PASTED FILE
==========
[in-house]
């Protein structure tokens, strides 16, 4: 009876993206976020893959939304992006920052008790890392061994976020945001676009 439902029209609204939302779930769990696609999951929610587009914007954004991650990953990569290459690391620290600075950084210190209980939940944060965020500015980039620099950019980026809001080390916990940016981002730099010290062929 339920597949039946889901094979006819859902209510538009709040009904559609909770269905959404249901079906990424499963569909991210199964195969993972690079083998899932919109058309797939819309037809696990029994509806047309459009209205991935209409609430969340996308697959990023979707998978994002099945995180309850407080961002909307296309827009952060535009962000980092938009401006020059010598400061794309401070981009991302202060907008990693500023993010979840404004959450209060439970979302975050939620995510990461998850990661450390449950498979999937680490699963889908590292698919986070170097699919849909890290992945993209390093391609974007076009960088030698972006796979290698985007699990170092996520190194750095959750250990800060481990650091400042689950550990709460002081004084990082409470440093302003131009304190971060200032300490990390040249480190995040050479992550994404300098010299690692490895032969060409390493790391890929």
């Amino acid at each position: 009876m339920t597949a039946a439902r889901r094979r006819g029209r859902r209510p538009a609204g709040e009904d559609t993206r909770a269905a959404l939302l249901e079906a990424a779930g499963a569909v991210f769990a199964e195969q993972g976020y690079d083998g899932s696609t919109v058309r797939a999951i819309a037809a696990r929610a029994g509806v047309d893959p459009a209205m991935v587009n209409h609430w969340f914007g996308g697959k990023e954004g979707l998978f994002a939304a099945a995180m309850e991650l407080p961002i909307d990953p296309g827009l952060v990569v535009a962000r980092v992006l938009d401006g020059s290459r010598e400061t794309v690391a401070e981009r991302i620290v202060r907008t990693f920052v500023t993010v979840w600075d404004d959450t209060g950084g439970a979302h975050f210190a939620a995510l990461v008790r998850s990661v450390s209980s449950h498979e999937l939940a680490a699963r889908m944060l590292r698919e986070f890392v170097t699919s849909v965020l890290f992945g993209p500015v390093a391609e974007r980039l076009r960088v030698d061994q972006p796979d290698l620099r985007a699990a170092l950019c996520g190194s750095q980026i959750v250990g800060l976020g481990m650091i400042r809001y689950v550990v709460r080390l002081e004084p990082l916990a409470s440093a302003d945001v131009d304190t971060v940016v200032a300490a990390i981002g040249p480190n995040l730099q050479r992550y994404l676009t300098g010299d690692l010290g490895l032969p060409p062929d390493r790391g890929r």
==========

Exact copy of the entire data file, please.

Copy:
[in-house]
């Protein structure tokens, strides 16, 4: 009876993206976020893959939304992006920052008790890392061994976020945001676009 439902029209609204939302779930769990696609999951929610587009914007954004991650990953990569290459690391620290600075950084210190209980939940944060965020500015980039620099950019980026809001080390916990940016981002730099010290062929 339920597949039946889901094979006819859902209510538009709040009904559609909770269905959404249901079906990424499963569909991210199964195969993972690079083998899932919109058309797939819309037809696990029994509806047309459009209205991935209409609430969340996308697959990023979707998978994002099945995180309850407080961002909307296309827009952060535009962000980092938009401006020059010598400061794309401070981009991302202060907008990693500023993010979840404004959450209060439970979302975050939620995510990461998850990661450390449950498979999937680490699963889908590292698919986070170097699919849909890290992945993209390093391609974007076009960088030698972006796979290698985007699990170092996520190194750095959750250990800060481990650091400042689950550990709460002081004084990082409470440093302003131009304190971060200032300490990390040249480190995040050479992550994404300098010299690692490895032969060409390493790391890929």
């Amino acid at each position: 009876m339920t597949a039946a439902r889901r094979r006819g029209r859902r209510p538009a609204g709040e009904d559609t993206r909770a269905a959404l939302l249901e079906a990424a779930g499963a569909v991210f769990a199964e195969q993972g976020y690079d083998g899932s696609t919109v058309r797939a999951i819309a037809a696990r929610a029994g509806v047309d893959p459009a209205m991935v587009n209409h609430w969340f914007g996308g697959k990023e954004g979707l998978f994002a939304a099945a995180m309850e991650l407080p961002i909307d990953p296309g827009l952060v990569v535009a962000r980092v992006l938009d401006g020059s290459r010598e400061t794309v690391a401070e981009r991302i620290v202060r907008t990693f920052v500023t993010v979840w600075d404004d959450t209060g950084g439970a979302h975050f210190a939620a995510l990461v008790r998850s990661v450390s209980s449950h498979e999937l939940a680490a699963r889908m944060l590292r698919e986070f890392v170097t699919s849909v965020l890290f992945g993209p500015v390093a391609e974007r980039l076009r960088v030698d061994q972006p796979d290698l620099r985007a699990a170092l950019c996520g190194s750095q980026i959750v250990g800060l976020g481990m650091i400042r809001y689950v550990v709460r080390l002081e004084p990082l916990a409470s440093a302003d945001v131009d304190t971060v940016v200032a300490a990390i981002g040249p480190n995040l730099q050479r992550y994404l676009t300098g010299d690692l010290g490895l032969p060409p062929d390493r790391g890929r």